Filing 35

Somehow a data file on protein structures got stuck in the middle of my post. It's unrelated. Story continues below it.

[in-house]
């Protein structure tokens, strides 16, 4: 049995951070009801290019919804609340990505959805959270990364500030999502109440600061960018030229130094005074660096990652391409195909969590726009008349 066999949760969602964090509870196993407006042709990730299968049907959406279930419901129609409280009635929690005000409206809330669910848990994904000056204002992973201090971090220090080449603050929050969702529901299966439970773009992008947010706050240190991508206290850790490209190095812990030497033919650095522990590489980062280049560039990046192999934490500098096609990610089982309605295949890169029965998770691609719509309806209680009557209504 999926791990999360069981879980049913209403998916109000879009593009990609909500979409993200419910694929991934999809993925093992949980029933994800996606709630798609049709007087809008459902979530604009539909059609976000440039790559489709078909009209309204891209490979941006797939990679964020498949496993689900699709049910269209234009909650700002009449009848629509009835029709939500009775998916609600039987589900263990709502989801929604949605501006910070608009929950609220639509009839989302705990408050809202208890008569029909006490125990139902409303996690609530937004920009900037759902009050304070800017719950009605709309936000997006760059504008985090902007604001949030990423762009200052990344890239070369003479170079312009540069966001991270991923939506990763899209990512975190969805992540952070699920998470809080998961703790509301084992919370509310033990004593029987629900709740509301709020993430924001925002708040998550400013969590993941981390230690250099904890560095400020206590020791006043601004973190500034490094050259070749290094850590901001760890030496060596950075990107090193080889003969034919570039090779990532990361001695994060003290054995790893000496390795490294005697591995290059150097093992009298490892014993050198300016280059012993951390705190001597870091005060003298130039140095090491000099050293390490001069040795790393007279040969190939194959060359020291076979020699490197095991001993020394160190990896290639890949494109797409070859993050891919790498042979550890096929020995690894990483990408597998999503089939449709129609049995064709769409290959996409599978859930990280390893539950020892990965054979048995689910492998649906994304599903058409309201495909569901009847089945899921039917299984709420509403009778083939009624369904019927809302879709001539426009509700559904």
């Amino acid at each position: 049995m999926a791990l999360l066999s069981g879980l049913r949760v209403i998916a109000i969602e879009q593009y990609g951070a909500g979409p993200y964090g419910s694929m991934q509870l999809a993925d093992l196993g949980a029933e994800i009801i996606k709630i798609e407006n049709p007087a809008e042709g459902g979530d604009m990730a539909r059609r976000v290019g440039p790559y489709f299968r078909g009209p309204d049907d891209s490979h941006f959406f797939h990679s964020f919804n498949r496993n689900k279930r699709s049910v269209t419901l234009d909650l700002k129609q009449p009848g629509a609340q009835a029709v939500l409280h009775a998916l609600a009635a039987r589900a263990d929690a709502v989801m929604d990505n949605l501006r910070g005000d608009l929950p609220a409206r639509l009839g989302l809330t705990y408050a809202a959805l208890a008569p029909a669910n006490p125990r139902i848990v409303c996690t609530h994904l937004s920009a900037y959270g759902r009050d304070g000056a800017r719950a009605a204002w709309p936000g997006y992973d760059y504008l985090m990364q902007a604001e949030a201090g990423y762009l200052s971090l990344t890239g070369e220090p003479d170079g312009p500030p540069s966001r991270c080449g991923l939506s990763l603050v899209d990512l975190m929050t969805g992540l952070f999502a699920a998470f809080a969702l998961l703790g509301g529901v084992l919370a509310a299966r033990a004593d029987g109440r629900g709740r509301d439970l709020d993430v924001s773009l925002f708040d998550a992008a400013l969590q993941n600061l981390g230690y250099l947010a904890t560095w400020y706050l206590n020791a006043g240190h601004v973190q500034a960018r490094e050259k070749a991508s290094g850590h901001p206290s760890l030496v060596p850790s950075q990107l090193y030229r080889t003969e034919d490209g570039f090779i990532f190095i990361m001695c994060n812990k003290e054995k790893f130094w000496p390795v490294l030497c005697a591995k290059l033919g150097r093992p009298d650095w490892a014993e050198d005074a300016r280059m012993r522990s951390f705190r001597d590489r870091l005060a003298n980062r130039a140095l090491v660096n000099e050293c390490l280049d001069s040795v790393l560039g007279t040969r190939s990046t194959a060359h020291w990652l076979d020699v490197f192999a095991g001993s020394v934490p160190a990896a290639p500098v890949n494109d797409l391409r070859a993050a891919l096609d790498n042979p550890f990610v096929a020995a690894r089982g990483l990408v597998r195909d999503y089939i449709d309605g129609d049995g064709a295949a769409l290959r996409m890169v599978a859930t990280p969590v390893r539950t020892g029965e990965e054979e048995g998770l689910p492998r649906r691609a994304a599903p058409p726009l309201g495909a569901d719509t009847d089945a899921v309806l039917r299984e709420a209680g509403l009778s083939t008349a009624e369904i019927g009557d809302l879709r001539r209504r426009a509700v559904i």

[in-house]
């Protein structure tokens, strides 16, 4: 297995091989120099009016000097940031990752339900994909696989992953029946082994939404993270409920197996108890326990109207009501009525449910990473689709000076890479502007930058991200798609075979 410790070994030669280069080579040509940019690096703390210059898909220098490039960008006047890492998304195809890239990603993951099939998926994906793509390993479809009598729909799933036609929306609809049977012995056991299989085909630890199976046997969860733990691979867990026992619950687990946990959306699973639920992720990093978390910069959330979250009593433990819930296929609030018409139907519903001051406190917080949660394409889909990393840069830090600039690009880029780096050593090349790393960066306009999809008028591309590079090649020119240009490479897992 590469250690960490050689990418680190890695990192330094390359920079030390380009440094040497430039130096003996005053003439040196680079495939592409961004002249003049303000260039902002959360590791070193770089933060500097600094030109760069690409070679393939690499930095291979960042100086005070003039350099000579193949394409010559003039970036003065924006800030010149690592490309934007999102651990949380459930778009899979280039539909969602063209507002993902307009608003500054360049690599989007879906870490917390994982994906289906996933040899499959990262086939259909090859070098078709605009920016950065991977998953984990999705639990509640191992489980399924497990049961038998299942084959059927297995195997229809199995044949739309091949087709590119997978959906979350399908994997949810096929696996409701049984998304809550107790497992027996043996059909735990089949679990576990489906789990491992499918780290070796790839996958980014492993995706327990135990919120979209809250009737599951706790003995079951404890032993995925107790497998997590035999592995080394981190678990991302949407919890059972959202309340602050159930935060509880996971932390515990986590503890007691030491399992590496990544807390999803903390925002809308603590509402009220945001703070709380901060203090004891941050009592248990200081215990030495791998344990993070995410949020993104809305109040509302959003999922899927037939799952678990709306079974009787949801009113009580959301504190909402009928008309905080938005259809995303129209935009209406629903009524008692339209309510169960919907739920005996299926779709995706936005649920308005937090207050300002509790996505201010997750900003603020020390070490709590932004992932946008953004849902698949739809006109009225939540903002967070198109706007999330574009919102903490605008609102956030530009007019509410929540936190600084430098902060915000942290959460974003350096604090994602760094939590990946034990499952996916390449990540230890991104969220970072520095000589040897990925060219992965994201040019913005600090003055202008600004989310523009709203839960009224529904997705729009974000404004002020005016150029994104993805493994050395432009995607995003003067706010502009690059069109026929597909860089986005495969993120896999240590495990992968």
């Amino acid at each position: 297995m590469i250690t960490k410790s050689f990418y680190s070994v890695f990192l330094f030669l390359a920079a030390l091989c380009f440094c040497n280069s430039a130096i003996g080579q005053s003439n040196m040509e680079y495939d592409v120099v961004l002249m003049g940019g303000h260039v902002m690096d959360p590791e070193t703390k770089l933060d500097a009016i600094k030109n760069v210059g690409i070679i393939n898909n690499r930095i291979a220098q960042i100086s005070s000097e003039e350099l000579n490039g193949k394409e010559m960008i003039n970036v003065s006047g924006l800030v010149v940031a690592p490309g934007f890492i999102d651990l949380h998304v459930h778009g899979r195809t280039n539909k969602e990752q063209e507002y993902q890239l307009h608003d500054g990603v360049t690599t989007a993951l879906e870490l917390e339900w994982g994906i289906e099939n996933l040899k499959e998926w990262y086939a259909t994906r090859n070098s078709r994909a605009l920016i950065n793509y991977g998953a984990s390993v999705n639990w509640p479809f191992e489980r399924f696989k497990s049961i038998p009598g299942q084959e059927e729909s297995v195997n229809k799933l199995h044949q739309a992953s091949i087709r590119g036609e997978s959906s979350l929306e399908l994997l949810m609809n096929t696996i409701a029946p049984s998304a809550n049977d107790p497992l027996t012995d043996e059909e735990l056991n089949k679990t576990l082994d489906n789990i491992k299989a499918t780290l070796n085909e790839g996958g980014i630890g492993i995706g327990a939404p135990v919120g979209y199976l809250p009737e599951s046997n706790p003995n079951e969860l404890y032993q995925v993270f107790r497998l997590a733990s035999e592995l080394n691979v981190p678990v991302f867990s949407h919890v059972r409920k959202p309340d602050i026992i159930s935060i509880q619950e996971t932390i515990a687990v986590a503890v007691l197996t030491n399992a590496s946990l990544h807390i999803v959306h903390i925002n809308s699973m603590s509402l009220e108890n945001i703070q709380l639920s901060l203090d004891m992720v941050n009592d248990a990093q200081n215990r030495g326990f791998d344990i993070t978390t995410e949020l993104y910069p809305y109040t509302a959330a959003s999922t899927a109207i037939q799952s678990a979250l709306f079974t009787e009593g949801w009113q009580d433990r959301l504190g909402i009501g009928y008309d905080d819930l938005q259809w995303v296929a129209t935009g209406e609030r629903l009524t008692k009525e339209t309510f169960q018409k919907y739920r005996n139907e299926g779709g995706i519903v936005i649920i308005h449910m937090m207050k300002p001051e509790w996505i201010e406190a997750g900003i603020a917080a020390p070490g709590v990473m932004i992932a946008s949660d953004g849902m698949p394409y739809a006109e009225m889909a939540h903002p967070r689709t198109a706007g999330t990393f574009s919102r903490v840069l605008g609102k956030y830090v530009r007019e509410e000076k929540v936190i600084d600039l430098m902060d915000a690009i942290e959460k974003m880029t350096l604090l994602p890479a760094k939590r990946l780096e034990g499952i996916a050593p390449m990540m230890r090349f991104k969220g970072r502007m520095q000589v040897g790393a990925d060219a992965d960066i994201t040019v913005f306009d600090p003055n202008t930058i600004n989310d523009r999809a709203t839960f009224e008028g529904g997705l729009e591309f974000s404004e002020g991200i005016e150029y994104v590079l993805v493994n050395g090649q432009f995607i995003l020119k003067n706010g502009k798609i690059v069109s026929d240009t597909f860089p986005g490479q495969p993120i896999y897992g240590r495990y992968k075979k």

Download PDF